Two recent decisions of the Hong Kong courts have looked at important aspects of the law of arbitration. The first decision concerned the scope of an arbitration clause and the second when a party can appeal against an arbitrator’s award.

The Scope of the Clause

On 22 June 2002 the Court of Appeal gave its decision in Lui Man Wai & Another v Chevalier (Hong Kong) Ltd. The court had been asked to decide whether a contract between Lui Man Wai and Chevalier provided for arbitration of a dispute arising out of variations.

Lui Man Wai had started court proceedings suing for, amongst other things, HK$3,176,540 for variations. However, the contract contained a clause providing for arbitration in the following circumstances:

"If the said variations and/or additional works result in an increase or decrease in the contract price, the difference in price shall be adjusted with reference to and on the basis of the Schedule of unit rates as stipulated in clause 39 to be agreed between the Company and the Contractor and failing which the difference shall be submitted to arbitration…"

Chevalier asked for a stay of the court proceedings so that the dispute could be referred to arbitration. However, the court agreed with Lui Man Wai that the contract only provided for arbitration of disputes on the value of variations and/or additional works where the parties had failed to agree an adjustment of the contract price. As Lui Man Wai claimed that the parties had agreed the value of the works, that claim did not fall within the arbitration clause. Consequently, Chevalier’s application for a stay of the action was dismissed.

Analysis – Scope

This decision is one of many where the court has been required to consider the scope of an arbitration clause. The parties to construction contracts often assume that including any arbitration clause will mean that all disputes must go to arbitration. That assumption is wrong. Before the court will stay litigation proceedings it must be satisfied that the particular dispute which has arisen falls within the scope of the clause. In this case, Chevalier could have avoided litigation if the arbitration clause had been drafted differently. Simply put, if you want all disputes on a project to go to arbitration, it is important to ensure that your contract says this.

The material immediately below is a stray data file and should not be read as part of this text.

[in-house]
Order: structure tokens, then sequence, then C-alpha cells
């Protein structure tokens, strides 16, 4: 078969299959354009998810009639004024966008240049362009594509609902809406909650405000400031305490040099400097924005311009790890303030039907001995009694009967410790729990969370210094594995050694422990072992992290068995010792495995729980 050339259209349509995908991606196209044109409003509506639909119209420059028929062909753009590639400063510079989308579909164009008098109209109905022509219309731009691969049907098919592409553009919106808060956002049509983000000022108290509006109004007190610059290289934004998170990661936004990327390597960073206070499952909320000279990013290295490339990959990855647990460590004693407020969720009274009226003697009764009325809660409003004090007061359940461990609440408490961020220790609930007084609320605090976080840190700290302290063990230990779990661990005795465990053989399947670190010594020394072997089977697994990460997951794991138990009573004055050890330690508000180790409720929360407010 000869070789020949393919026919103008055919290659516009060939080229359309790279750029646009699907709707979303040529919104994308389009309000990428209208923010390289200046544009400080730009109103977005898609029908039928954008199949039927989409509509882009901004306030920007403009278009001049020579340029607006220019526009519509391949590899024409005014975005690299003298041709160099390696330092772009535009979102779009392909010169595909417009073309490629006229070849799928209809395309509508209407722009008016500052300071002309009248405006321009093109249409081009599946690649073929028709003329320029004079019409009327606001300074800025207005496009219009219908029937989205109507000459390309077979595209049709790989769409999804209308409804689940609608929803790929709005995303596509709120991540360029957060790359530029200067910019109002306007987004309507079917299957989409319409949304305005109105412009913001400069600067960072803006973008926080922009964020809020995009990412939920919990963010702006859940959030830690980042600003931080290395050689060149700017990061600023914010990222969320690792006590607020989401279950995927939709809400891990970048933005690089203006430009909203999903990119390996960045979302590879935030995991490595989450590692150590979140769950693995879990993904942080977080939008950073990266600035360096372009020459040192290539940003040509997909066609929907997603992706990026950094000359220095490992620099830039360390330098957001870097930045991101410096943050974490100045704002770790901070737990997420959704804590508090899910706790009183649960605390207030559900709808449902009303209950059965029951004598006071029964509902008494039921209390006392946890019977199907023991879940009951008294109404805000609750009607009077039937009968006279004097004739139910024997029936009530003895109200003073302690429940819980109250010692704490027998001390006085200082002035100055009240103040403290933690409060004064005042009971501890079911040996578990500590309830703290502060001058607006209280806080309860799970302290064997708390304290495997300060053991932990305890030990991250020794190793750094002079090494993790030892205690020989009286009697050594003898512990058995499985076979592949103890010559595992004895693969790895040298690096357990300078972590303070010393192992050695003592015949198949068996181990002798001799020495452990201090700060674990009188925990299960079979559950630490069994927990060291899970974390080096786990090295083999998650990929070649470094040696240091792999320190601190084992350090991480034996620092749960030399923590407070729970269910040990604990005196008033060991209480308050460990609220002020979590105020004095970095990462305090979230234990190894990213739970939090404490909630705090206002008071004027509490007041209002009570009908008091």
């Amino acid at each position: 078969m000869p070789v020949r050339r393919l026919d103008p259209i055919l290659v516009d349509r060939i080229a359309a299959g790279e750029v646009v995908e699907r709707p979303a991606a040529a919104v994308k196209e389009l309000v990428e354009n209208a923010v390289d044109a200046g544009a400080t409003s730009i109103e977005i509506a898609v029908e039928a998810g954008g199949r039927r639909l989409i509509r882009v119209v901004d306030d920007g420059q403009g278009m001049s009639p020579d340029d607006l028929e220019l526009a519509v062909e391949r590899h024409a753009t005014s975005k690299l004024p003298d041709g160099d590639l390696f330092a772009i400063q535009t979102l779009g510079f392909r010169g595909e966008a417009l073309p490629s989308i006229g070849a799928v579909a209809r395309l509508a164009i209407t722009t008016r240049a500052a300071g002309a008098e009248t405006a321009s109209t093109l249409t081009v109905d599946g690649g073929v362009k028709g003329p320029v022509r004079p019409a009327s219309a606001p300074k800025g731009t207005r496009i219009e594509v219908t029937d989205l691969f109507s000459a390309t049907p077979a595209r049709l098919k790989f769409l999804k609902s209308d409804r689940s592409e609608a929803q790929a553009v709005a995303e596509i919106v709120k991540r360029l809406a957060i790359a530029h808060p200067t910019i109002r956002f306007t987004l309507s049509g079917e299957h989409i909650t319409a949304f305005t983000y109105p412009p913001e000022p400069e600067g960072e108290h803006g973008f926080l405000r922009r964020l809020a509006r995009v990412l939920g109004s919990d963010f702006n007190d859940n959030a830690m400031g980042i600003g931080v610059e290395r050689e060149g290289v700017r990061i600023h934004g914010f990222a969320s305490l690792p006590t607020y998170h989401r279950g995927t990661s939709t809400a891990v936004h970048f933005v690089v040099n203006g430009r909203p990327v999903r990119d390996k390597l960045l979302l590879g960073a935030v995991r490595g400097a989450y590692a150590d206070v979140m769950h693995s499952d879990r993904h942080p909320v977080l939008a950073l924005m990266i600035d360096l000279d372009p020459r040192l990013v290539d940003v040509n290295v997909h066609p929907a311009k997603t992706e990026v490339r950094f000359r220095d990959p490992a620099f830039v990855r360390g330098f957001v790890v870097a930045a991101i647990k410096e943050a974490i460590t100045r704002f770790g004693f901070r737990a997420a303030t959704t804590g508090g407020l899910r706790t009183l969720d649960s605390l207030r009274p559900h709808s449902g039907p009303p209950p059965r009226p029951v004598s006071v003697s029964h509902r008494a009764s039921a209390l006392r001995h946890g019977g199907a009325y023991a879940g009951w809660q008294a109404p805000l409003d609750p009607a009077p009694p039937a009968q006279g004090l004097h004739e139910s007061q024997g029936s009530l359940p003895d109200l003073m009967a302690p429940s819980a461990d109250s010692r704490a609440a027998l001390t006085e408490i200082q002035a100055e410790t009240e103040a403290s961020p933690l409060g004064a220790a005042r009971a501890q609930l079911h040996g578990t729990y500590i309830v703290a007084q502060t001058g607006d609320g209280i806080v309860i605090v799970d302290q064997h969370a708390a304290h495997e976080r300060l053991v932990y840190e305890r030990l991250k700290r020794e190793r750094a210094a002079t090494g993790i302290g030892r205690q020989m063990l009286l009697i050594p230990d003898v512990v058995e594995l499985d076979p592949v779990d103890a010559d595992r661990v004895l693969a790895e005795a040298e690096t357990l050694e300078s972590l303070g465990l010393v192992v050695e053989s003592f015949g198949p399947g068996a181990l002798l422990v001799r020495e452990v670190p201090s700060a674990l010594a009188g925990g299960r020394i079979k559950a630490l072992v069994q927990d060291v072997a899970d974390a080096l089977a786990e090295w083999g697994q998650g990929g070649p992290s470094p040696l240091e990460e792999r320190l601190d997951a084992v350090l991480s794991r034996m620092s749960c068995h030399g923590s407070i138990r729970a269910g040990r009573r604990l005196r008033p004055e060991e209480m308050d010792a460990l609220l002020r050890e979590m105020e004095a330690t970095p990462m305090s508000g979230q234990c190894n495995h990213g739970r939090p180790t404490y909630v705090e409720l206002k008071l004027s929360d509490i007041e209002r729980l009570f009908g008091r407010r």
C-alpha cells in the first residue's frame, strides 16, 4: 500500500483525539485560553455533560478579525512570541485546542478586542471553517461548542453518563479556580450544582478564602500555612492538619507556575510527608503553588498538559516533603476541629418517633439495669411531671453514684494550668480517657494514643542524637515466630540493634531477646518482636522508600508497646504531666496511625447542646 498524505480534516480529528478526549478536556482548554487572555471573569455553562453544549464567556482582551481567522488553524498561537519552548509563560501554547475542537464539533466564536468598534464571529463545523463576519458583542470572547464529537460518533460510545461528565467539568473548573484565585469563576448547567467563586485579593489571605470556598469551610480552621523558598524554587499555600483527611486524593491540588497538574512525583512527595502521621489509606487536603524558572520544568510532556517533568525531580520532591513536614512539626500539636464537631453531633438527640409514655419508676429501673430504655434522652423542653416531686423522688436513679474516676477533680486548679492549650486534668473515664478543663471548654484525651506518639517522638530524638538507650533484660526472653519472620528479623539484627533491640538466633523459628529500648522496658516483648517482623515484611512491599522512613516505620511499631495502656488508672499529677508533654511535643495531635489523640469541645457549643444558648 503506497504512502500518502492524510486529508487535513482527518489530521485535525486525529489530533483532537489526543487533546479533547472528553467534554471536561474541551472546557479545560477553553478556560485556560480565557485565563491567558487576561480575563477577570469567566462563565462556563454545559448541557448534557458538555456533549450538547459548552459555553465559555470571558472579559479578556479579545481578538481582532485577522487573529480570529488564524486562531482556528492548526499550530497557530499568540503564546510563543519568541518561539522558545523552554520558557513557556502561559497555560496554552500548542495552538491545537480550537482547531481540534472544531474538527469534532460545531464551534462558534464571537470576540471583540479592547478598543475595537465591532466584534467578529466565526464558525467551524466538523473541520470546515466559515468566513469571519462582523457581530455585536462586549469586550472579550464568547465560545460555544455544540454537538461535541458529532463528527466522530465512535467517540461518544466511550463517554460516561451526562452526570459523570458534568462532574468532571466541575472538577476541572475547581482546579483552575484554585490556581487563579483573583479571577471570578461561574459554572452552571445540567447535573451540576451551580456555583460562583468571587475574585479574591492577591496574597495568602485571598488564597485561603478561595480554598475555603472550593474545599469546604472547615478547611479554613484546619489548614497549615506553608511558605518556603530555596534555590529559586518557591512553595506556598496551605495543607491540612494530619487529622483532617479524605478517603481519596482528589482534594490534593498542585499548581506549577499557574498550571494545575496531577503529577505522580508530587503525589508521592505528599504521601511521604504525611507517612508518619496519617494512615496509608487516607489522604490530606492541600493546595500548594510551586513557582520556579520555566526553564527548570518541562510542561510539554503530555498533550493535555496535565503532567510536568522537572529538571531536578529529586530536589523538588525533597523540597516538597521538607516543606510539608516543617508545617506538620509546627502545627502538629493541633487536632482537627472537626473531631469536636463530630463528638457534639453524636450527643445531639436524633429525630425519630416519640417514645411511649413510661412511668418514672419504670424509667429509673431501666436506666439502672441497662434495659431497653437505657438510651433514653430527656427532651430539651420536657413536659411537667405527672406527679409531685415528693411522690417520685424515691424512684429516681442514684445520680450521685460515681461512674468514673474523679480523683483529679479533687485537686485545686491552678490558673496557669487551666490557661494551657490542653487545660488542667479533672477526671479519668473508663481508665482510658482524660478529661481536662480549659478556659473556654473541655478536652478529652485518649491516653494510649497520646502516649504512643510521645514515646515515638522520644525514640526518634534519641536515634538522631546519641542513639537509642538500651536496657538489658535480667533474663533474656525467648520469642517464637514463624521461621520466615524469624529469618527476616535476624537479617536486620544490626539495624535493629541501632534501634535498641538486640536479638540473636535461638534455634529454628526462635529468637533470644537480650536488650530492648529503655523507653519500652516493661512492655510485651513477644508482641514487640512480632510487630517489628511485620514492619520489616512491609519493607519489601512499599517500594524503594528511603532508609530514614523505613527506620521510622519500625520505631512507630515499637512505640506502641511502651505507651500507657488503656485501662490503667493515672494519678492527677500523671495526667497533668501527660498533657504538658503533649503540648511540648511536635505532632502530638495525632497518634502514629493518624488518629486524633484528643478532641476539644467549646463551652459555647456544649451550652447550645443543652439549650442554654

Appealing against an arbitrator’s decision

The second decision considered here, Mak’s Construction Co Ltd v. Sun Fook Kong (Civil) Ltd, concerned a dispute on an arbitration award where the unsuccessful claimant, Mak’s Construction, asked for the court’s permission to appeal against the award.

Although the grounds for an appeal against an arbitration award are limited, an appeal can be made under the Arbitration Ordinance on a question of law where the question substantially affects the rights of one or more of the parties.

The court explained, however, that there is "a presumption of finality in arbitrations…. Where a one-off event or clause is involved, the applicant for leave must demonstrate quickly and easily that the arbitrator was plainly or obviously wrong. Where, on the other hand, the event or clause is not one-off or … the case has important repercussions, all that needs to be demonstrated is that the arbitrator was arguably wrong or that the point on appeal is capable of a serious argument".

Was the clause or event in question a one-off? The dispute related to the proper method of measurement for pipes laid by Mak’s Construction under a sub-contract. Mak’s Construction argued that although the contract was not a standard form of sub-contract published by a professional body, it Construction arbitration was nevertheless commonly used by Sun Fook Kong in many Government sub-contracts. They also argued that, as Sun Fook Kong was a related company of Great Eagle Company Limited, this form of sub-contract might well be used in numerous sub-contracts in Hong Kong and as a consequence it was not a one-off. In reply, Sun Fook Kong argued that the form was a one-off as:

  1. the form was one of a number of forms used by them;
  2. that since commencement of the arbitration the wording of the relevant clause had been amended to put its meaning beyond doubt; and
  3. that existing contracts had been amended accordingly.

The court agreed that the claim related to a one-off term. Therefore, the court would only allow Mak’s Construction to appeal the award if they could show that the arbitrator was plainly or obviously wrong. They could not do so and the court refused leave to appeal.

Analysis – Appeal

There is a sliding scale from unique contracts and events to the commonplace. In unique cases, the Court will not grant leave to appeal against an award unless it is readily apparent that the arbitrator was wrong. In cases on the construction of standard forms, leave to appeal is more likely to be granted. However, the simple fact that a major contractor has used the form in question does not mean that the case sits at the commonplace end of the scale.

© Herbert Smith 2002

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